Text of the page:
“WHY” IS A BEAUTIFUL WORD
CSPAN has this cool American Writers series.
Cable hasn’t turned off my CSPAN yet. I thought CSPAN was free, but no. You have to pay for it, and I am being ascetic.
But Cable is lazy in following through with my order to turn off my decadent TV programming. So today I got to learn more about Ayn Rand.
I first read Ayn Rand in the summer of ’93. What a momentous summer that was! I loved The Fountainhead so much that I read it at stoplights while driving. I couldn’t put it down!
Rand is interesting, because she is different than just a writer. She is a PHILOSPHER. She started this whole idea of OBJECTIVISM.
I don’t know that much about objectivism, but the essence of Rand’s philosophies is given all throughout her books. It’s a PHILOSOPHY, don’t bother about being realistic.
I had encountered the idea of philosophy once before I read Rand. I had read Francis Schaeffer’s book He is There and He is Not Silent. This was a Christian Apologetic book. That means, it was a book explaining why Christianity is right and true. Previous to my reading Schaeffer’s book, I had never really heard anyone address Christian apologetics. I had gone to chapel every school morning, twice on Wednesday, and then there were the regular church services on Sunday morning and Wednesday night. I had gone to our denomination’s seminary for a year. No apologetics. Just believe!
But Schaeffer…He should have been so over my head, but he wasn’t. He actually had read philosophy, and not just Aristotle. An educated Christian man! I had not encountered such a thing. I was 19 years old, and I was reading this man holding up the bible to the philosophies of Plata, Aristotle, Kant, Hegel, Heidegger, Sartre and Camus. I had never once heard of ANY OF THESE PEOPLE. But Schaeffer was bringing up their questions and addressing them as if they were important. I ate the book like a lit match eats gasoline.
When I look at it now, I understand it differently than I did then. Sometimes, you don’t know the answer, but just formulating the question can be so satisfying that you almost forget about finding the answer.
I was changed. The world became Eden once again. I laugh now, because I was in a Soviet era town in Yakutia Russia. I was surrounded by grim blank nine-story concrete apartment houses and grim blank grocery stores. I should have been terrified, but I was cherishing every snowflake and sunbeam, because I finally understood that I had a right to question the world and find out why. Everything was fascinating and beautiful, because I could fearlessly examine it.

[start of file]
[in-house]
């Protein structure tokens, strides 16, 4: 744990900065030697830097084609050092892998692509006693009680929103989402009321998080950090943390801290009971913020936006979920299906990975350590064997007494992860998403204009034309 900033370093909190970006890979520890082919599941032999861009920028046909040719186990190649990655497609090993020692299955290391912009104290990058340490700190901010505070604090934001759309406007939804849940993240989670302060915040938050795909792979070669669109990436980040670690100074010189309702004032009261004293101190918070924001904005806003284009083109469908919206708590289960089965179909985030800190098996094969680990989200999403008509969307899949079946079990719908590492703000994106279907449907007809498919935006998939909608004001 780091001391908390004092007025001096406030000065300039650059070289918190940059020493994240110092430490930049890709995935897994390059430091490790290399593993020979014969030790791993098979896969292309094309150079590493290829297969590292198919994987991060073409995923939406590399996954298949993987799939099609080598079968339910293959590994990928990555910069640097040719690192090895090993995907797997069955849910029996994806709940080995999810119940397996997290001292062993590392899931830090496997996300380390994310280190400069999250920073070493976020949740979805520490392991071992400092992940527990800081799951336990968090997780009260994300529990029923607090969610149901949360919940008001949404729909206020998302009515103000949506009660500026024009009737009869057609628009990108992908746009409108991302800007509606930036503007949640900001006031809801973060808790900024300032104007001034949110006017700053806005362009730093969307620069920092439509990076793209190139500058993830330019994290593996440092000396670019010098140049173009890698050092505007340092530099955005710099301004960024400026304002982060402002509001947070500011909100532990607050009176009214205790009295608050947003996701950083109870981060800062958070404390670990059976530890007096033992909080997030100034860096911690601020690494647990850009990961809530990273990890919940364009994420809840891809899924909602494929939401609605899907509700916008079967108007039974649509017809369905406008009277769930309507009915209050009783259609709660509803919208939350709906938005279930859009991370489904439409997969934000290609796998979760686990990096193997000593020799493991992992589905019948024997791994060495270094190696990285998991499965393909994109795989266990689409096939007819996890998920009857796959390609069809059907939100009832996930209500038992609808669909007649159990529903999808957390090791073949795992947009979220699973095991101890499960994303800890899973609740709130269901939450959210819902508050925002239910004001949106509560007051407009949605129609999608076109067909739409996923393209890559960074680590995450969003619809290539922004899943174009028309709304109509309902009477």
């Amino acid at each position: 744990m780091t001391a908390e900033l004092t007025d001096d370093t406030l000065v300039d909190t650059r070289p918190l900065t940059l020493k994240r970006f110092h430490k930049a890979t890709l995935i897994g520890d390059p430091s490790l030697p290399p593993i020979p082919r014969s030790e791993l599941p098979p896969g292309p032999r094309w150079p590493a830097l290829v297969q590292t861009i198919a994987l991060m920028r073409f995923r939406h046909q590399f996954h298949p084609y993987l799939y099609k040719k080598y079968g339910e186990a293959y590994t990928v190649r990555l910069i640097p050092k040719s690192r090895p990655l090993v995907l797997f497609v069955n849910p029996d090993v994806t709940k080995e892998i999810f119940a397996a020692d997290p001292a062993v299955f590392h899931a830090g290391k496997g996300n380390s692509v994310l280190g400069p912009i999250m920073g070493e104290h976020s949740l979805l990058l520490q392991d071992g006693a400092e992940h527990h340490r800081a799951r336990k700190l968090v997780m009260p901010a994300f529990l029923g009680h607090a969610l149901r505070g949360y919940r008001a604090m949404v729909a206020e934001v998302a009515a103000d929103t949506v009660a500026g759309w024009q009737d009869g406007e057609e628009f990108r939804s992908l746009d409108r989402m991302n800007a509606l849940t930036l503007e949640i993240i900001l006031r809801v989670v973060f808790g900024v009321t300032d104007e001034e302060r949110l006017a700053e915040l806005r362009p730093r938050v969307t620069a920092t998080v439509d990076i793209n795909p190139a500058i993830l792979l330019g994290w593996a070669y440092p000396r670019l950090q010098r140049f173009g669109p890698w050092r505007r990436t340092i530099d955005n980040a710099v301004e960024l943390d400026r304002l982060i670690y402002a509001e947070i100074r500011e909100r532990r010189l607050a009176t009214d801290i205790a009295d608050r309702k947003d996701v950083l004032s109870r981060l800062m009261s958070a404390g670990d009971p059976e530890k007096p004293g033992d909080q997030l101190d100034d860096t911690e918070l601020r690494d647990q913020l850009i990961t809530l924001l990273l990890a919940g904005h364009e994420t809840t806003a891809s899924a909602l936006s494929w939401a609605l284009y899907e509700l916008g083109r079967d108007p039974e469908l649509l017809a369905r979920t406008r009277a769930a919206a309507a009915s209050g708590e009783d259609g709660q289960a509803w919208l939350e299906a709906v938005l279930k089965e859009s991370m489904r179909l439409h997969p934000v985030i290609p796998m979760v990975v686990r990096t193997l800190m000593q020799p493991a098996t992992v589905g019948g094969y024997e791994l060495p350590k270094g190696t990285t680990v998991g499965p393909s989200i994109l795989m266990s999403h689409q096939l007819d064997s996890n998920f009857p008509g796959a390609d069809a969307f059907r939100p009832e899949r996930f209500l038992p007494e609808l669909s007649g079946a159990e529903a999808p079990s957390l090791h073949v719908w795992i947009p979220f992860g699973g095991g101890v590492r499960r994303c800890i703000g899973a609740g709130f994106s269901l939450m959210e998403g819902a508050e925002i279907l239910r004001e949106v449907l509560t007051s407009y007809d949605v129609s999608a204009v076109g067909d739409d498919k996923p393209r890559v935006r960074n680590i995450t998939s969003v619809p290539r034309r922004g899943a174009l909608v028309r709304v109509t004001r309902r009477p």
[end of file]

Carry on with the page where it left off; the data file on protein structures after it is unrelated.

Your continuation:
That was ’92. The next summer, I encountered Rand, my first taste of Philosophy, directly experienced. I loved it. I did not entirely agree, which I also cherished, because I COULD disagree. But I loved her vision of personal strength and no barriers to achievement.
I didn’t want any barriers to my achievement, now that I was back in America. America is SUPPOSED to be a land of no horizons for the brave individual.
Later, when I got to go to the University again (how I love universities!) I took a philosophy class. It filled a slot in my schedule. My education has largely been determined by the convenient time scheduling of class times.
It was also beautiful experience. I remember enjoying the class so much, I thought of it as a lovely faceted diamond. All these beautiful questions and answers, lined up in contiguous sparkling symmetry. They were not perfect, but so much of them were, that you could forgive the flaws.
It was in that survey class that I met Anselm; he had derived the ontological proof of GOD. Philosophies worry about God a lot.
Anselm was from Britain, and he was the head of a monastery. His little monks were asking him questions about God, like “How do we know that God exists?”
Anselm did not bitch-slap them and tell them to have faith. He thought about it. He came up with a well-thought out answer. It is not a fully satisfactory answer, but it’s a pretty good answer. And it was an ANSWER to a question. He respected questions.
I love him for that. In the 11th century, in Britain, Anselm said, “That’s a good question. I will have to think about it.” I am so grateful to his respect of questions, I can never forget about Anselm. I have heard something about some people getting out of hand with the answers, but I will not blame later followers mistakes on the founder
Years later, when I visited Canterbury Cathedral in England, I sought out his grave. I wanted to reverence him.